Theorem 7: Let F be a field and let E/F be a Galois extension of prime degree p. Assume that F contains the pth roots of unity. Then there exists a F such that E = F(), where is a zero of Xp - a.

The proof of Theorem 7 is accomplished via a trick going back to Lagrange. Let be a primitive pth root of unity, an arbitrary pth root of unity. Then is of the form a (a = 0,1,...,p - 1). Let E. Since E/F is a Galois extension of prime order p, Gal(E/F) is cyclic of degree p. Let be a generator of Gal(E/F). Then

Gal(E/F) = {1, , 2, ..., p-1}.

Let us define the Lagrange resolvent <,> by

<,> = + + ... + p-1p-1.

It is clear that <,> E. We may restate Theorem 7 as follows:

Theorem 8: Let F be a field and let E/F be a Galois extension of prime degree p. Assume that F contains the pth roots of unity, and let E - F. Then there exists a pth root of unity such that

(1) <,>p F,

(2) E = F(<,>).

It is clear that Theorem 8 implies Theorem 7, upon setting a = <,>p.

Proof: First, let us show that a least one of the Lagrange resolvents <a,> (a = 1,...,p - 1) is nonzero. Let us assume the contrary. Then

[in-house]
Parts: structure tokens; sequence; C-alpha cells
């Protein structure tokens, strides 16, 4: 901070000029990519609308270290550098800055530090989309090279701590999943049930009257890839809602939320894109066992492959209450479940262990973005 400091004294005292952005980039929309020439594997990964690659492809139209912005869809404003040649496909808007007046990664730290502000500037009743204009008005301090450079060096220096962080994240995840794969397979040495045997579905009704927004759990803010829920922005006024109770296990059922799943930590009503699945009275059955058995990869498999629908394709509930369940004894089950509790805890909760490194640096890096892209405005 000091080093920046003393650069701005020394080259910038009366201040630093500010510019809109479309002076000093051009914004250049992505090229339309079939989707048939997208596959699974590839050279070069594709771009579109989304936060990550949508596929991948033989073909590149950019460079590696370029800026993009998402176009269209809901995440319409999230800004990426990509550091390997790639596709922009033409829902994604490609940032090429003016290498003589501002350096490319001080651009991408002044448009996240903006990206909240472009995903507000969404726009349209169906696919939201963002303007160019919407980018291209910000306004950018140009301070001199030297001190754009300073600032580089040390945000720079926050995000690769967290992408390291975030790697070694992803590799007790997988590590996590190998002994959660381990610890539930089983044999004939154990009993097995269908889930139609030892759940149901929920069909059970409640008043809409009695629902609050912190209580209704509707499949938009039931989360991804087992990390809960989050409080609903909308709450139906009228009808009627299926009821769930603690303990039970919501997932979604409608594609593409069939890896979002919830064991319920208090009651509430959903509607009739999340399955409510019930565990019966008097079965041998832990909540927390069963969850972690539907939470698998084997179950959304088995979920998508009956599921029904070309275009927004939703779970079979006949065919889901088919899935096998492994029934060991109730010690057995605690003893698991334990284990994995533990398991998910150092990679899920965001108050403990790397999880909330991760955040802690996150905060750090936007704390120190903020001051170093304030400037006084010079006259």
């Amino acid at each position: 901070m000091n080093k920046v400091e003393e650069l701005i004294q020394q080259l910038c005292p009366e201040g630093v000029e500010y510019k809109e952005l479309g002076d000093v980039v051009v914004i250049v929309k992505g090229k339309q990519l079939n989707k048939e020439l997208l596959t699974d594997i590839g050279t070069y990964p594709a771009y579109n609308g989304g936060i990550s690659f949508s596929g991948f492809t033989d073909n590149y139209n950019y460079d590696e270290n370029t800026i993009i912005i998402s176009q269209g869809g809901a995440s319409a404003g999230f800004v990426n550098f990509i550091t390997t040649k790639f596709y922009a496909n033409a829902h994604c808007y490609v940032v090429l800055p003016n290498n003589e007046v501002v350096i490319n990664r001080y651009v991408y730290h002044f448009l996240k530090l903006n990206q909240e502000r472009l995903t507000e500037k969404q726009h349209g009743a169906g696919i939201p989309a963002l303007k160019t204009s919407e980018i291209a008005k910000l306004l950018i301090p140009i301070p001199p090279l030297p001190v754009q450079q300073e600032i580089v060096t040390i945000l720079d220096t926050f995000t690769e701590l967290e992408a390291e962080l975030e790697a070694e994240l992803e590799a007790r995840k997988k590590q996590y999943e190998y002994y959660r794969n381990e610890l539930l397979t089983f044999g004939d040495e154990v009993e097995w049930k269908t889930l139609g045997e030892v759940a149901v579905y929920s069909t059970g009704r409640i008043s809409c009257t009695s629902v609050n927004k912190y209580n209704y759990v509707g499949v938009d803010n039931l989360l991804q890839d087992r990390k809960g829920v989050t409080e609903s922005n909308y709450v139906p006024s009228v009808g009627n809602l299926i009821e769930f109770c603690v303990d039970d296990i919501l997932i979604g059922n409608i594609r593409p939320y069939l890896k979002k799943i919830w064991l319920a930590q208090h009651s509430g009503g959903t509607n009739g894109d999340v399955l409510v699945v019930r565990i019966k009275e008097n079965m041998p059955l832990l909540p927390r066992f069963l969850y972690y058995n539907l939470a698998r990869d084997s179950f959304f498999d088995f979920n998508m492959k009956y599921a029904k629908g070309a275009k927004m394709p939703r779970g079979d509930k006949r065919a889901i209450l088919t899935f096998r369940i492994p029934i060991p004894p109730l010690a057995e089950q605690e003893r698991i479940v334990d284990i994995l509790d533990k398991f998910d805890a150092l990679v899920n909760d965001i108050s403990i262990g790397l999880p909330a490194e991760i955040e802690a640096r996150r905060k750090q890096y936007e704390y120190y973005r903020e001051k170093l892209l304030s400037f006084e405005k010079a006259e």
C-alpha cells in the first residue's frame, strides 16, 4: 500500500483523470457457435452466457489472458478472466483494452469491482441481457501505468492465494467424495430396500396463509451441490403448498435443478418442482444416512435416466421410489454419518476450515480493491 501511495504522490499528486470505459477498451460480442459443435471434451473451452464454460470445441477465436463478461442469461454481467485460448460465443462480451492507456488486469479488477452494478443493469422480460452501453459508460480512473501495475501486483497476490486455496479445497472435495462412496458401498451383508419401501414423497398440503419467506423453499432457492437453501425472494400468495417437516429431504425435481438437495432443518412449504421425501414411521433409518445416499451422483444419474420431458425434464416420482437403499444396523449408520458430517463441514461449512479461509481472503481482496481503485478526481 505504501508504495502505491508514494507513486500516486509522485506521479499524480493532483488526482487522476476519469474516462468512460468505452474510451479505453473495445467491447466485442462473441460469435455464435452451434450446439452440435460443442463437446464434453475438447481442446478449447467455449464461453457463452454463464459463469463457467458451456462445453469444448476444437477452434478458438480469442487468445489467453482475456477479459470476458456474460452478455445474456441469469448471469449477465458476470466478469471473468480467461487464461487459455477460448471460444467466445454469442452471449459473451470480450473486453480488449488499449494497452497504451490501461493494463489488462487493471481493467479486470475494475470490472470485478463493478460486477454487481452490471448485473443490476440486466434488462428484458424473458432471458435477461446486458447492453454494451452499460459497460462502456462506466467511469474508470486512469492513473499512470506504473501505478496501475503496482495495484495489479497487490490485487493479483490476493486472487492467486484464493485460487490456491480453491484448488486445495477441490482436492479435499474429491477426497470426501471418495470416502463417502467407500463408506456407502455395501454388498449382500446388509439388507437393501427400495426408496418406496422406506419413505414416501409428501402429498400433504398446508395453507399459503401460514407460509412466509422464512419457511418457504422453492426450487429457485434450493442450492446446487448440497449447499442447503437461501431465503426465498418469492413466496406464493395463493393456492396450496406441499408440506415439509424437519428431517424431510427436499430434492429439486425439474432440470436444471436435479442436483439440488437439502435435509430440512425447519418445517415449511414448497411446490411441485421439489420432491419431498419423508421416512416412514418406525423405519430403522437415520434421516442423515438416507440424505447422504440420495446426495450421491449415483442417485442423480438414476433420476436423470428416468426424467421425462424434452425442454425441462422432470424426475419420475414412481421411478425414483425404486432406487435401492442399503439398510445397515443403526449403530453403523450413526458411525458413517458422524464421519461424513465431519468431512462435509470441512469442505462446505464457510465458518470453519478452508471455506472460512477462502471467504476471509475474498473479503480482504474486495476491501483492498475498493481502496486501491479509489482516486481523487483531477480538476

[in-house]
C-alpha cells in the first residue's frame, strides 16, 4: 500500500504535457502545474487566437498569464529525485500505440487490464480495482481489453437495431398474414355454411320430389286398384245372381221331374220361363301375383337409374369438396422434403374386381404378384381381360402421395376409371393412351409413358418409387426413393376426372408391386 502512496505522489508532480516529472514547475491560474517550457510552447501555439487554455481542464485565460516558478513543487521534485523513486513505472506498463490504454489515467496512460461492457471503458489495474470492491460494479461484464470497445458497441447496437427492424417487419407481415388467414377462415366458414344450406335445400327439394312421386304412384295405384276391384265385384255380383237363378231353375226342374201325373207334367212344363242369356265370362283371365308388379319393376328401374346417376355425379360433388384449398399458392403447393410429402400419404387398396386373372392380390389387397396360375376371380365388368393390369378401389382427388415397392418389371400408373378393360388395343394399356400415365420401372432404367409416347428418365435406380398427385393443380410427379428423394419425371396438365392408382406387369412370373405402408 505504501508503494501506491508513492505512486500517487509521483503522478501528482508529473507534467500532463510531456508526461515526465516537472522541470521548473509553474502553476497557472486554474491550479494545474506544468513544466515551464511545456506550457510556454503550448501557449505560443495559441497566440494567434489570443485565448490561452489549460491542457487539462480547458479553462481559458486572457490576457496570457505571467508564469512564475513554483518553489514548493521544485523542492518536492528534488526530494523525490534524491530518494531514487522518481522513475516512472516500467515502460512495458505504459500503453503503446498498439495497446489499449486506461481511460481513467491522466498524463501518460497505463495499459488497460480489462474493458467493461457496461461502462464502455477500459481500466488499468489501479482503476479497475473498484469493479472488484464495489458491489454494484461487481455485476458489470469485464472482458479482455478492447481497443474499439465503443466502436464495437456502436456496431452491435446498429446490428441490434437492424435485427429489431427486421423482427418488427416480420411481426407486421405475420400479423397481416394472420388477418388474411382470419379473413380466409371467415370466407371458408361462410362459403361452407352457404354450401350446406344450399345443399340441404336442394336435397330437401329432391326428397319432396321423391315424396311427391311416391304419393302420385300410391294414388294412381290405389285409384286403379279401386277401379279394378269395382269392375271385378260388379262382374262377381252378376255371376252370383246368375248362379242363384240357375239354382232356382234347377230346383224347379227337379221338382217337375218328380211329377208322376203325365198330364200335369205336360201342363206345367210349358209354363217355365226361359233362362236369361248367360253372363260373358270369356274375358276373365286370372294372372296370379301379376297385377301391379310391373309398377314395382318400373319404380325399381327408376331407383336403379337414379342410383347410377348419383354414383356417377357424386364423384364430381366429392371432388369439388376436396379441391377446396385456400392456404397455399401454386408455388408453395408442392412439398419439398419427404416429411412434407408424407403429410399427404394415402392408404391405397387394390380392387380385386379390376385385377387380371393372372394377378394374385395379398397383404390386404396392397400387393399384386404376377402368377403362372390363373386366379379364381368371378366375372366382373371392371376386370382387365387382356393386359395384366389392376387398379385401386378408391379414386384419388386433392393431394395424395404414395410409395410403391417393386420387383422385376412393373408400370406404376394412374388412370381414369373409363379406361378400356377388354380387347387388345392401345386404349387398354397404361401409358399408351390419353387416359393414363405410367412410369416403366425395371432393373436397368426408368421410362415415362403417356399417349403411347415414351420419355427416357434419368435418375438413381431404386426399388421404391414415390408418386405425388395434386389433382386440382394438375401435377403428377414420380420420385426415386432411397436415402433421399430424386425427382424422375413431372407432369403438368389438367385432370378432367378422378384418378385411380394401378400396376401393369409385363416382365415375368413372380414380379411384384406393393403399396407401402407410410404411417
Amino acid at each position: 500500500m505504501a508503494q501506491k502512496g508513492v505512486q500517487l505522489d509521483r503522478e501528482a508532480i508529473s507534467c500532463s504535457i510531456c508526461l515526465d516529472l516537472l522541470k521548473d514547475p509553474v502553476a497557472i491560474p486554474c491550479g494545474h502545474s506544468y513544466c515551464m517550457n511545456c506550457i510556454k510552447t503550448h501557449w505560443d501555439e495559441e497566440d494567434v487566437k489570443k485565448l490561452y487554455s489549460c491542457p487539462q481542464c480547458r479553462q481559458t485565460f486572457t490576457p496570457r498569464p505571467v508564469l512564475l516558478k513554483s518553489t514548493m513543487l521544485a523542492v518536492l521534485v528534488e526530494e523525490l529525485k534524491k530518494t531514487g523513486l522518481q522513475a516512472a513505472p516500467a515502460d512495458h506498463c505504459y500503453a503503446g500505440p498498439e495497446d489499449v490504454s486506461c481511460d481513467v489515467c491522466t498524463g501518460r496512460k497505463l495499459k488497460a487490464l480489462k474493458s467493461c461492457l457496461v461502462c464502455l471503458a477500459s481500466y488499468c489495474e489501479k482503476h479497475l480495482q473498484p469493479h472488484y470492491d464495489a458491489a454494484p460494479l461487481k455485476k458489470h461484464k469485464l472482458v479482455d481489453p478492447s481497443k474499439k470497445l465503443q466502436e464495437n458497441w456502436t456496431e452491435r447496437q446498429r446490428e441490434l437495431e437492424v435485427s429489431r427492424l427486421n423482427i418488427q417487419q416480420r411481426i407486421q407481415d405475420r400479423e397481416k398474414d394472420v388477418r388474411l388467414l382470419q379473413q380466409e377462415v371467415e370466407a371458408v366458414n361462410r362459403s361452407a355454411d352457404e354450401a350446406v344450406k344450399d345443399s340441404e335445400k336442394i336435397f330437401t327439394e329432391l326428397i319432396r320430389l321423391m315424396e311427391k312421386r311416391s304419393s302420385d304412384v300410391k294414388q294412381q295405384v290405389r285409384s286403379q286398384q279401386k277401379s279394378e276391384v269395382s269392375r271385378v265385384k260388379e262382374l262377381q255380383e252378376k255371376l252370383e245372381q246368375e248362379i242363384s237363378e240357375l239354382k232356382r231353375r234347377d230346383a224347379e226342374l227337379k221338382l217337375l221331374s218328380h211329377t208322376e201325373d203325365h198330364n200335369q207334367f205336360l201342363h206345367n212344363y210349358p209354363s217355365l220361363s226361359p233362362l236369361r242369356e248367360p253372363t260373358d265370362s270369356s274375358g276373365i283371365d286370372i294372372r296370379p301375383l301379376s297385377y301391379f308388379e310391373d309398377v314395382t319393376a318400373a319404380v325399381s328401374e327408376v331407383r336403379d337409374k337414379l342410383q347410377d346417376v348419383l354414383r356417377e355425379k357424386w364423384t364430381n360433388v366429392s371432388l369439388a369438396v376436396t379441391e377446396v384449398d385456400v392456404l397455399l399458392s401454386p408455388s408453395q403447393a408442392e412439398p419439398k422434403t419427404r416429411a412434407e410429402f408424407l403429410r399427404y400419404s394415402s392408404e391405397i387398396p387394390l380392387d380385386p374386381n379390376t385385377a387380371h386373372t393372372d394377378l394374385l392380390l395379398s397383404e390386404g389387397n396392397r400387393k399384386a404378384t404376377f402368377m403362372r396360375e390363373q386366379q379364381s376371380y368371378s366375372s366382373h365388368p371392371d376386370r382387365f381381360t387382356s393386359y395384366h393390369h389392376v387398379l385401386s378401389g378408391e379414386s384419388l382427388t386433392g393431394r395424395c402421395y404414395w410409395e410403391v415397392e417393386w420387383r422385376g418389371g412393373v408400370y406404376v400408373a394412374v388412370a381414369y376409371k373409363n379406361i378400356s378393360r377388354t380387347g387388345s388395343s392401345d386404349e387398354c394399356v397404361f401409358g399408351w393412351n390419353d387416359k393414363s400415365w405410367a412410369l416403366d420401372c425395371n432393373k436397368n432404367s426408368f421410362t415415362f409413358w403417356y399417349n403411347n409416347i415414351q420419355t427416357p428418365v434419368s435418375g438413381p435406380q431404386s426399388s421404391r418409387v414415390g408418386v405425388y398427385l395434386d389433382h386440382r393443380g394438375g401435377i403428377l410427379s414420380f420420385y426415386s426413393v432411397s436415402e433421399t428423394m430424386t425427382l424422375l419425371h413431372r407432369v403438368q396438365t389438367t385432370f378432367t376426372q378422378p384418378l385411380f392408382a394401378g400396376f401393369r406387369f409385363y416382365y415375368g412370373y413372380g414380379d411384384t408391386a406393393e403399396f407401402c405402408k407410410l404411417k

<1,> = -a<a,>
(3)
= -aavv
= v(v-1)a.

If is a primitive pth root of unity, then

0 = p - 1 = ( - 1)(p-1 + p-2 + ... + 1)
(4)
p-1 + p-2 + ... + 1 = 0.

Let 0 < v < p - 1, v1 and set = v-1. Then is a primitive pth root of unity, so that by (4),

a = a(v-1) = 0.

Therefore, by (3),

<1,> = p · ,
(5)
= p-1<1,>.

Note that

<1,> = + + 2 + ... + p-1.

Therefore,

<1,> = + 2 + ... +
= <1,>,

and thus a<1,> = <1,> (a = 1,...,p - 1), so that <1,> is left fixed by every element of Gal(E/F). We therefore deduce from the fundamental theorem of Galois theory, that <1,> F. But, by (5), this implies that F. And every element of F is invariant under -1, so that = F. But this contradicts the hypothesis that E - F. Finally, we can conclude that at least one of the Lagrange resolvents <a,> (a = 1,...,p - 1) is nonzero. Let = a, where 1 < a < p - 1 is chosen so that <,> 0.

Let us now calculate the effect of on <,>. From the definition of <,>, we have

<,> = ( + + 22 + ... + p-1p-1)
= + 2 + 23 + ... + p-1p
= -1( + 22 + 33 + ... + p)
= -1<,>,

where we have used the fact that F and therefore () = . Therefore, since p = 1,

(<,>p) = <,>p,

so that <,>p is left fixed by all elements of Gal(E/F) = {1,,...,p-1}. But this implies that <,>p F, hence (1) holds.

Since 1, <,> = -1<,> <,>. Therefore, <,> is not left fixed by , and <,> F by the fundamental theorem of Galois theory. Thus, F(<,>) F. But, since deg(E/F = p, a prime, and F F(<,>) E, we see that deg(F(<,>)/F) = 1 or p. In the former case, F(<,>) = F, which is a contradiction. Therefore, deg(F(<,>)/F) = p, from which it follows that deg(E/F(<,>)) = 1, and thus E = F(<,>).

Let us apply Theorem 7 to prove

Theorem 9: Let f F[X] be a nonconstant polynomial such that GalF(f ) is solvable. Then f is solvable in radicals.